This three day conference at the University of Kent is organised by Gateways to the First World War, a centre for public engagement with the Great War centenary funded by the Arts and Humanities Research Council (AHRC). The event is supported by the Western Front Association.
Book your place here.
From the popular to elite, amateur to professional, a wide range of performative genres had a significant impact on the fighting spirit of servicemen and civilians in all combatant countries. Yet this vital area of the conflict has yet to be subject to in-depth academic attention. This conference will explore a variety of performance cultures in all theatres of war, on the home and fighting fronts, 1914-1918, seeking to extend the breadth and depth of our knowledge of this important area of First World War studies.
Featuring keynote lecture-performances by:
Neil Brand, writer, composer and silent film accompanist and Dr Kate Kennedy, Research Fellow in English and Music at Girton College Cambridge
The conference will include a performance of Friend or Foe? Voices of World War One at the Gulbenkian Theatre, and a screening of Charlie Chaplin’s The Vagabond (1916)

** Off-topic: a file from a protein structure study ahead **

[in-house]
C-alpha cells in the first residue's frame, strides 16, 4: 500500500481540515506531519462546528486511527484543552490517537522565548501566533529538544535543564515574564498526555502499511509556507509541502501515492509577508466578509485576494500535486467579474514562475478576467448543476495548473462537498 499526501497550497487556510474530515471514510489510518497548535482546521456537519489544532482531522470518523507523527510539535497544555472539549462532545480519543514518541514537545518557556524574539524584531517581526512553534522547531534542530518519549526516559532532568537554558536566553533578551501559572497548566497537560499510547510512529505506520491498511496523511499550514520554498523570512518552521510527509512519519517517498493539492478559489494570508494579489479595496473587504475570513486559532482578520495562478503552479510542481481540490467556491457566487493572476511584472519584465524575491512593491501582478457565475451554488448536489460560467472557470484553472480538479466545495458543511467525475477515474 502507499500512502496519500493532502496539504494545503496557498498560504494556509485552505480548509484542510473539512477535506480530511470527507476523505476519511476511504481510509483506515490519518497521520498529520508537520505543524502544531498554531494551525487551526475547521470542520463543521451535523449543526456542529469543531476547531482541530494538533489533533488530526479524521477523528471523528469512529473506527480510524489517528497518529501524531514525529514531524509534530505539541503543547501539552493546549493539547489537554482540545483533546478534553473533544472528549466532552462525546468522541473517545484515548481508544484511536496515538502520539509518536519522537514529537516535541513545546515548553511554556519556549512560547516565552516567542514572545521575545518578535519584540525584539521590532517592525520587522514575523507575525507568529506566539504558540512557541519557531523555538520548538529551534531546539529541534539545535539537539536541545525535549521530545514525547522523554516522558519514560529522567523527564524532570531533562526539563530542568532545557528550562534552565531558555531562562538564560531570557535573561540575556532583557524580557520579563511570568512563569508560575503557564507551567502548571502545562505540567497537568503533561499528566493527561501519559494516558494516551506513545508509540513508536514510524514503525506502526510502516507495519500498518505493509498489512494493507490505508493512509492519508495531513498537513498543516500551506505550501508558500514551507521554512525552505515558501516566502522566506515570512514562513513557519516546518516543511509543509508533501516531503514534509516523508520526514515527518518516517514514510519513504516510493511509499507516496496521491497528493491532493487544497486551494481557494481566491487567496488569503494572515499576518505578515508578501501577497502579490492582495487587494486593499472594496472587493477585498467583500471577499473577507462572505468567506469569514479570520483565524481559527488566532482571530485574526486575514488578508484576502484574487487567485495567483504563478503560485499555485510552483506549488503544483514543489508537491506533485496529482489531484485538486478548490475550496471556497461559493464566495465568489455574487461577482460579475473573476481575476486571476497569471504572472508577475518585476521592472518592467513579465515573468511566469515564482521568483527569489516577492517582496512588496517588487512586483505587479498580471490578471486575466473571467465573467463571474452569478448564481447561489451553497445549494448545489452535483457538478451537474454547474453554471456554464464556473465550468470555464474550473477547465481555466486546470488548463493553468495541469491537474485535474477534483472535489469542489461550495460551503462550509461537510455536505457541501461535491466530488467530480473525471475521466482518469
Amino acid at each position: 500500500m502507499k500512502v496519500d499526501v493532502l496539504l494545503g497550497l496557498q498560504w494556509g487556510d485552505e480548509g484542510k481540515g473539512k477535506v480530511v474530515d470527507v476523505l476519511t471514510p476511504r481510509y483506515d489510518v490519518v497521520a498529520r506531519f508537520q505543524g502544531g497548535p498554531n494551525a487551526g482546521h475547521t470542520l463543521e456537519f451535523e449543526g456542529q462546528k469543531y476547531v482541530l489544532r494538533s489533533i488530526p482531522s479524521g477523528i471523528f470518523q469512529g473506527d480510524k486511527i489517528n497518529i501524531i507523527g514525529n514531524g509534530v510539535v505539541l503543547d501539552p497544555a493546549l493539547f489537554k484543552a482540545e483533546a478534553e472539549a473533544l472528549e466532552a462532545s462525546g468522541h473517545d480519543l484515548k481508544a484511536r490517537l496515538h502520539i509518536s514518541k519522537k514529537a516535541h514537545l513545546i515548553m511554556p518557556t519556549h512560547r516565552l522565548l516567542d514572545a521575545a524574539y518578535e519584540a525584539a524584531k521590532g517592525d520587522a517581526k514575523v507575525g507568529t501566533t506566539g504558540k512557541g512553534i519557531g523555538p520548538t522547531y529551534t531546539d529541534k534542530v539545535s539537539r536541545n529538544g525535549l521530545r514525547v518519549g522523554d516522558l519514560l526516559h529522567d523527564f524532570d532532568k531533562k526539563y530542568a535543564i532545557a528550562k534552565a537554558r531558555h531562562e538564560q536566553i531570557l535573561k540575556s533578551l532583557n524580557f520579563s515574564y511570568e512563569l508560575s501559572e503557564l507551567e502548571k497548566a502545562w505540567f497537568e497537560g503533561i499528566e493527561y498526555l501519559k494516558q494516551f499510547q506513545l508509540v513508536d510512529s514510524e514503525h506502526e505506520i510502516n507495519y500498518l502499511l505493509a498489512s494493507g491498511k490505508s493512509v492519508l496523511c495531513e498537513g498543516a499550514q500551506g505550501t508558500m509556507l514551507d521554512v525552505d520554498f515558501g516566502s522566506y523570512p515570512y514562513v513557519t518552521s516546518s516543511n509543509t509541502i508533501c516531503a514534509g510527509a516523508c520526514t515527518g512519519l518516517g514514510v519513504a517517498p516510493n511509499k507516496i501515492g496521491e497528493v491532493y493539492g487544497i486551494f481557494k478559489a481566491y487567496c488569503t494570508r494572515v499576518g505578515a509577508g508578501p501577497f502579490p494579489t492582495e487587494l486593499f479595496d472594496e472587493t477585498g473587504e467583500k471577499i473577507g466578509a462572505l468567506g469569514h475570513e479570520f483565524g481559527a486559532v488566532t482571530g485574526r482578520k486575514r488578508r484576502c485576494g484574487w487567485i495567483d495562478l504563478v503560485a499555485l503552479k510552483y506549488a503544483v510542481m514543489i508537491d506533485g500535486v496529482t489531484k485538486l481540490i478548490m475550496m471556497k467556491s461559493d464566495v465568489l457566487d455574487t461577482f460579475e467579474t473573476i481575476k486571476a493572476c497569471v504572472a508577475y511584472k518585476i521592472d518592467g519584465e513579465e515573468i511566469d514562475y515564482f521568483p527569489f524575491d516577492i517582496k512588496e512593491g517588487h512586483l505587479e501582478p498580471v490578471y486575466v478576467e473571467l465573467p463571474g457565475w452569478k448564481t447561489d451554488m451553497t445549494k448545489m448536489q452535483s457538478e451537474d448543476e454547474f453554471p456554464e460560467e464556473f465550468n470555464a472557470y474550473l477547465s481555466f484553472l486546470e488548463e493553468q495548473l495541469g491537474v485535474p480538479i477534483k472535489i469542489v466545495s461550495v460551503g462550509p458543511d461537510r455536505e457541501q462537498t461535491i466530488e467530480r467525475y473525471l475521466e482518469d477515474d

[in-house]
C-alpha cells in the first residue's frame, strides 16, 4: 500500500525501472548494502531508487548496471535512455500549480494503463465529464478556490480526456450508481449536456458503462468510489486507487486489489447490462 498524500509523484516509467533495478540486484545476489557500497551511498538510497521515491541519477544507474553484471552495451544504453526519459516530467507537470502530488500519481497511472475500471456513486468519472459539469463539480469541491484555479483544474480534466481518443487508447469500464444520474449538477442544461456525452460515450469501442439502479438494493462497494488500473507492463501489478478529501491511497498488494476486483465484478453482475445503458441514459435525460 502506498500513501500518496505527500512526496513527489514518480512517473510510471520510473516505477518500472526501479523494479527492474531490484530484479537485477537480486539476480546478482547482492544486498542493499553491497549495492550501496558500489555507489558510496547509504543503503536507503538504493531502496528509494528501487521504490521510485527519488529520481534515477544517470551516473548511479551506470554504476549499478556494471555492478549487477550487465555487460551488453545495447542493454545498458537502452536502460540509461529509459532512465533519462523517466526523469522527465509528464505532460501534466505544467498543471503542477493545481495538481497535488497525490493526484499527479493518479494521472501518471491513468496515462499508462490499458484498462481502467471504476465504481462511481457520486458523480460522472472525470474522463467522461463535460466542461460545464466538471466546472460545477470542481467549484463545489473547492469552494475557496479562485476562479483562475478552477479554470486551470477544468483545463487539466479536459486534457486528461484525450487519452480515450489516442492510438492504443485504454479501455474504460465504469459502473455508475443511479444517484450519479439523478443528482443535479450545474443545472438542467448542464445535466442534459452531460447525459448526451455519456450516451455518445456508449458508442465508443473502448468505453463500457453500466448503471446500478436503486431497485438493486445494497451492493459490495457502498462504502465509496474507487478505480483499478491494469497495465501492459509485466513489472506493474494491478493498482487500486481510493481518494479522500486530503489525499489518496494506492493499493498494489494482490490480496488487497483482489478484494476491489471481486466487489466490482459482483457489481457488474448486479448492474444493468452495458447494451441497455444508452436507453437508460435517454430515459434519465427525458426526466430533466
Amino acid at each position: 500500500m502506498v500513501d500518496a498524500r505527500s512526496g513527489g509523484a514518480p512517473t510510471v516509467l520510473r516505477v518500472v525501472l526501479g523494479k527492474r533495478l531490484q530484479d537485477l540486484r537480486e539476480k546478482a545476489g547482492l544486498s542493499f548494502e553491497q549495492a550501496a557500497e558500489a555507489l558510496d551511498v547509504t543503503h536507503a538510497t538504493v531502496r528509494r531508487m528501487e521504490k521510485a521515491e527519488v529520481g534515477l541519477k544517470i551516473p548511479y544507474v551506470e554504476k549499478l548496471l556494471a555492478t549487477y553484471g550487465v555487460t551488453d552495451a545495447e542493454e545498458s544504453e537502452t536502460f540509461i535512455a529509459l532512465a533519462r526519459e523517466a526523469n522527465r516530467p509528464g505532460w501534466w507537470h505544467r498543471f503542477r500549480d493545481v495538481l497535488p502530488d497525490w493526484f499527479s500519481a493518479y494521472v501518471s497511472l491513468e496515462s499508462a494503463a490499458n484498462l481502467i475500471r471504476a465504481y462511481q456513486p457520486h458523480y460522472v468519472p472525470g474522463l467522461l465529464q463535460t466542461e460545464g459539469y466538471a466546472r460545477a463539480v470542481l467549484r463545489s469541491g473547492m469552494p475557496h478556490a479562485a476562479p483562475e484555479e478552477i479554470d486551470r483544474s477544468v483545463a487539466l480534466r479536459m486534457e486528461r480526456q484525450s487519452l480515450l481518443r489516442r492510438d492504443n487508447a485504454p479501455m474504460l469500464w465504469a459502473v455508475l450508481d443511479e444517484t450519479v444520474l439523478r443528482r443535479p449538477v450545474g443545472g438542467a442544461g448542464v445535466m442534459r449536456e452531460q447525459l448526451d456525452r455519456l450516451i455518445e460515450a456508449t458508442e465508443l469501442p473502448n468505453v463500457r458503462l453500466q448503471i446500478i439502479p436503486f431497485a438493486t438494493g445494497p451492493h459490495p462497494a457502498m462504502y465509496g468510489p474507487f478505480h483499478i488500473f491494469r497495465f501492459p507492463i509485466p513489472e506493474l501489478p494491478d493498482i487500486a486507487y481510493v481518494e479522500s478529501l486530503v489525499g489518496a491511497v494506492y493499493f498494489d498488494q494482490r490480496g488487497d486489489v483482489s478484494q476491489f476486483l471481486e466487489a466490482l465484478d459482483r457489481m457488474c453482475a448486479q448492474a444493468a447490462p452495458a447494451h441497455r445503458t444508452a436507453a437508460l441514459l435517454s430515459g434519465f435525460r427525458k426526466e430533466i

A combination of keynotes, panel sessions, workshops and performances will feature work on a broad range of wartime subjects including music, music hall, theatre, cinema and dance.
Download a list of conference rates here.
Download a conference programme here. Please note that this may be subject to minor amendments prior to the event.
What role did music, cinema and theatre play in the lives of servicemen and women, and civilians, in Britain and other combatant nations?
How were various forms of music utilised by the Forces, both at home and on the fighting fronts, and in prisoner of war camps?
How did wartime restrictions (ideological, economic and material) alter the nature of performance between 1914 and 1918?
In what ways did theatres, cinemas, music halls respond to the war effort?
What were the therapeutic uses of music and theatre?
How were the tensions between entertainment and high art played out during the war, and what were the post-war consequences for the entertainment industries?
All-inclusive conference package, with bed & breakfast accommodation, ticket for Friend or Foe? performance and conference dinner, £275 (concessions £150).
Day rates also available.
Special rates are available for members of community groups working on First World War projects and our Community Heritage Researcher Dr Sam Carroll will be holding drop-in advice sessions.
5% discount for members of the Western Front Association.
Imperial War Museum images: ©IWM (Q5329) and © IWM (Q6107).